"Rosemary and oregano seem to do well in all the soils," Anagnoson said.

What was happening in this section was fully diagramed and illustrated, providing a truly educational display for all visitors.

 

Gardening classes

Anagnoson noted that free gardening classes are held at the Castaic Lake Water Agency from 9 a.m. to noon on various Saturdays throughout the year.

You can get a schedule of these at the CLWA reception and you can also find the schedule online at clwa.org (under the "conservation" tab).

Three upcoming classes are: Shrubs and Natives for the SCV Landscape, on June 9; a brand new class, The Less-Grass Landscape - Less Can Be More, on Aug. 11; and A Shady Deal - Trees for the SCV Landscape, on Oct. 13. You should call to register for all classes at 661-513-1230.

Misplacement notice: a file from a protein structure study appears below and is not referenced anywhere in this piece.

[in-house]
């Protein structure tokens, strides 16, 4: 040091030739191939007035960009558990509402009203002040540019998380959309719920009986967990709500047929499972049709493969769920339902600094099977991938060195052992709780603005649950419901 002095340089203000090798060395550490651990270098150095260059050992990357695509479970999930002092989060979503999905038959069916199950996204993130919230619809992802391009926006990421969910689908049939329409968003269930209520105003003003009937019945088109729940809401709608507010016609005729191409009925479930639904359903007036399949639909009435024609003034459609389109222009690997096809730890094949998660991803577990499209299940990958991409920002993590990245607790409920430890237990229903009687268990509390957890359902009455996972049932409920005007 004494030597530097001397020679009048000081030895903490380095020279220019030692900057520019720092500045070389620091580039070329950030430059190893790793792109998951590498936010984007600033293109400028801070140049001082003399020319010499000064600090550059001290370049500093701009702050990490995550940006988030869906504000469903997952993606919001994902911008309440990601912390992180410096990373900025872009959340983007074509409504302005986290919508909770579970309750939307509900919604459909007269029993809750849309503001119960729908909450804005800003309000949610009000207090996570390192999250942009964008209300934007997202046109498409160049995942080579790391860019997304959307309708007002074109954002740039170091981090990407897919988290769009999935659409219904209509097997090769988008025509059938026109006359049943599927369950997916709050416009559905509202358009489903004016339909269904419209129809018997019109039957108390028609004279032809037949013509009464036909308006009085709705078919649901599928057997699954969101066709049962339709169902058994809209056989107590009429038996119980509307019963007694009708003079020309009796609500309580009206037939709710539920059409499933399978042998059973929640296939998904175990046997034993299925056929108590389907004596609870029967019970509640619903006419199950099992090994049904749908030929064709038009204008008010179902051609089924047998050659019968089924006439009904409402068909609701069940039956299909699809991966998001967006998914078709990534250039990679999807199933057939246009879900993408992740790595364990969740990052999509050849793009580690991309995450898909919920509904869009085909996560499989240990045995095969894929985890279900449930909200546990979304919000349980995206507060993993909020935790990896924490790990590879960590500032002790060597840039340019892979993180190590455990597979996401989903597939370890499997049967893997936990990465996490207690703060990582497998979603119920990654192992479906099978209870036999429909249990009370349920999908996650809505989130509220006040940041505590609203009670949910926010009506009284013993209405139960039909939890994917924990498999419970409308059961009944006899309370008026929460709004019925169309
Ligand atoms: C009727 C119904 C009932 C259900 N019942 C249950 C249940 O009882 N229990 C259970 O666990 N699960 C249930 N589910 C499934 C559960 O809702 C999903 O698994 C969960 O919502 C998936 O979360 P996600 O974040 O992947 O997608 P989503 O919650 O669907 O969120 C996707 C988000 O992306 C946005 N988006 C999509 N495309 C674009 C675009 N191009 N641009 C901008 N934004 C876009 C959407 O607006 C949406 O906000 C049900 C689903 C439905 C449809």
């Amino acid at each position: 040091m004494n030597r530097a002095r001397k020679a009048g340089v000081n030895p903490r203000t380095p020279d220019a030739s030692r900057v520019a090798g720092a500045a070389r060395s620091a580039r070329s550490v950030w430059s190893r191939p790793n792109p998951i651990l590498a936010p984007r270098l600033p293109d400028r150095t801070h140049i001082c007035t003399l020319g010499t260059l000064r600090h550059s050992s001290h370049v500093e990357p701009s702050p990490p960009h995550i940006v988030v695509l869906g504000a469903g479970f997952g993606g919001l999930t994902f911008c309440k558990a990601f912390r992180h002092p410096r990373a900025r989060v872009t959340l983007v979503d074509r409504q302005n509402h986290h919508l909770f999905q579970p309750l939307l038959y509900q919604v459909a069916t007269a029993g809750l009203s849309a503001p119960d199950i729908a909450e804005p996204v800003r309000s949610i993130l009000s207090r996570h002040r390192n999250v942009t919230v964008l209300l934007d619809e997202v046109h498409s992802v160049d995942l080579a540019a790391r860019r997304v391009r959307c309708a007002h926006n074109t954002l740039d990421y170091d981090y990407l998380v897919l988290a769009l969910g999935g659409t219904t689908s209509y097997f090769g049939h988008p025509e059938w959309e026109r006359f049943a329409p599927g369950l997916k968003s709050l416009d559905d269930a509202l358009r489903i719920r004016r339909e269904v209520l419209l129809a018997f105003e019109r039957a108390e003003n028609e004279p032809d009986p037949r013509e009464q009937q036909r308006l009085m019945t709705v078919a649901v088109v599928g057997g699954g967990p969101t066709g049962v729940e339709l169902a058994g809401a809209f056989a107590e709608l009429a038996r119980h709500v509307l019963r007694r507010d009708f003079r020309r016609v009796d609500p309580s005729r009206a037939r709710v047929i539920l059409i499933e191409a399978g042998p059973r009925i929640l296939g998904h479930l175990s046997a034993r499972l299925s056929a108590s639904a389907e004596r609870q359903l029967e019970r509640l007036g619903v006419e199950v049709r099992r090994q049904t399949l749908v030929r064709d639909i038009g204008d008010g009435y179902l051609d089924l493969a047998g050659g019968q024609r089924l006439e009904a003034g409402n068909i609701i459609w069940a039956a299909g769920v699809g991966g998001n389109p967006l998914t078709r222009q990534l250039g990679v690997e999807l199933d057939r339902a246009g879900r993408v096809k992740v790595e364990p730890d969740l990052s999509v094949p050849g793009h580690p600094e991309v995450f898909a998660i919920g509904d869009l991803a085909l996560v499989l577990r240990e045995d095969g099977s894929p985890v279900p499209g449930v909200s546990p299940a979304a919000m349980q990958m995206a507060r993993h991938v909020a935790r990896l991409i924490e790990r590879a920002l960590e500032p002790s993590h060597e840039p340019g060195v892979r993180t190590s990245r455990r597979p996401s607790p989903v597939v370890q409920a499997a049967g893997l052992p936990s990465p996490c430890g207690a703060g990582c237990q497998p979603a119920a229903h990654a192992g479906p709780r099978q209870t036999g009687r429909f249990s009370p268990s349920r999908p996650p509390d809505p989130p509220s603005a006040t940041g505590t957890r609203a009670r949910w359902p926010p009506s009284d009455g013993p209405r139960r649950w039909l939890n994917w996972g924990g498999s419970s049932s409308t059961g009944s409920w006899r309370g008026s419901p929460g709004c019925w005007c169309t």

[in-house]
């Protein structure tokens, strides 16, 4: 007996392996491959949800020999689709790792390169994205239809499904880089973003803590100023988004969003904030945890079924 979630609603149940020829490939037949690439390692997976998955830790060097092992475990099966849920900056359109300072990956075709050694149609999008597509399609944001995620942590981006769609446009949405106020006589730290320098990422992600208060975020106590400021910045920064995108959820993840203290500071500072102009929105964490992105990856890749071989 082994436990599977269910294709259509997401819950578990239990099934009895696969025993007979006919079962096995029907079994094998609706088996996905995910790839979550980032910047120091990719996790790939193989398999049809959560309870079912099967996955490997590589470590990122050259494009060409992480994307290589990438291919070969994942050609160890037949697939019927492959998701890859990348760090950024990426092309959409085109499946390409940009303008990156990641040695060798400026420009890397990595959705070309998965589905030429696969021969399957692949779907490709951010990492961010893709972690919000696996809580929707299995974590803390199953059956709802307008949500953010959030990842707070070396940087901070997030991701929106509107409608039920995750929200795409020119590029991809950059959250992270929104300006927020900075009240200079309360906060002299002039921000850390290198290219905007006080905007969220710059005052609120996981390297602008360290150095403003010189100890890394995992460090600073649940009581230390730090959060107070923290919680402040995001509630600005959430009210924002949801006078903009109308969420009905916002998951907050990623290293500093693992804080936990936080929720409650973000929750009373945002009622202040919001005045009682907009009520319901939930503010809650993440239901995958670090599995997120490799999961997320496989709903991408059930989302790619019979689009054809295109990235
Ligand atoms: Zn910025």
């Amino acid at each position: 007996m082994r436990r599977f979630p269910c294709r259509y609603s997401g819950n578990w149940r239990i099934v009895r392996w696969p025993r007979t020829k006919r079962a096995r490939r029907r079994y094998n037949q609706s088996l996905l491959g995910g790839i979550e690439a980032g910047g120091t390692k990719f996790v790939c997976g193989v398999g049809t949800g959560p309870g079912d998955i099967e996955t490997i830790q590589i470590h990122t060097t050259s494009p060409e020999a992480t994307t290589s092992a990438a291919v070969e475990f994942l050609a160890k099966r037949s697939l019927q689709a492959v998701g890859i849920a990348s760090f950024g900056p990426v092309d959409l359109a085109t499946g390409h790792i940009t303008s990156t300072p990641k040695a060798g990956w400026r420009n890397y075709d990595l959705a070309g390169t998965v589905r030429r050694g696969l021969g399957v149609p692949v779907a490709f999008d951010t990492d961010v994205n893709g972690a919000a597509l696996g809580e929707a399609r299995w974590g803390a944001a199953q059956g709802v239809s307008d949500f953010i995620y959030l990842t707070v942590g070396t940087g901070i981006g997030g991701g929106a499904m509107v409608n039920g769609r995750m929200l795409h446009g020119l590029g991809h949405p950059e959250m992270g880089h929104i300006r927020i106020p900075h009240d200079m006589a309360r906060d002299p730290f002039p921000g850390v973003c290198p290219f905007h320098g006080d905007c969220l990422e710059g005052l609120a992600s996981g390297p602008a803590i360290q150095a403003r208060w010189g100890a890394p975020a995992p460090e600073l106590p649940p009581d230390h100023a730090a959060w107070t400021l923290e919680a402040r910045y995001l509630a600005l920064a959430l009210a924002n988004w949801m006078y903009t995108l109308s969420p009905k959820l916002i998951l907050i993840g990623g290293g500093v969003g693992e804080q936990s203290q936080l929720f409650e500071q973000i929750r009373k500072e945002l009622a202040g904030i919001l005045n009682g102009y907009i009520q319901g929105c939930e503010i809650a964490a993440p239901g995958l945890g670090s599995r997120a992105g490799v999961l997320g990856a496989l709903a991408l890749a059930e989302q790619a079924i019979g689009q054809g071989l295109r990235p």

Get to the garden

The Conservatory Garden and Learning Center will assist you in becoming a responsible water user. By making water-wise changes, you'll enjoy a beautiful landscape, spend less time on lawn maintenance and save money.

The Conservatory Garden and Learning Center is located at 27234 Bouquet Canyon Road, Saugus. Turn in at the main entrance to Central Park and make an immediate left to the guard gate. Check in and receive a pass for your vehicle from the guard, then just drive up the hill to the parking lot and garden - and enjoy. The garden is currently open from 8 a.m. to 4 p.m. on weekdays and 8 a.m. to 3 p.m. on weekends.

jwalker@the-signal.com

661-287-5524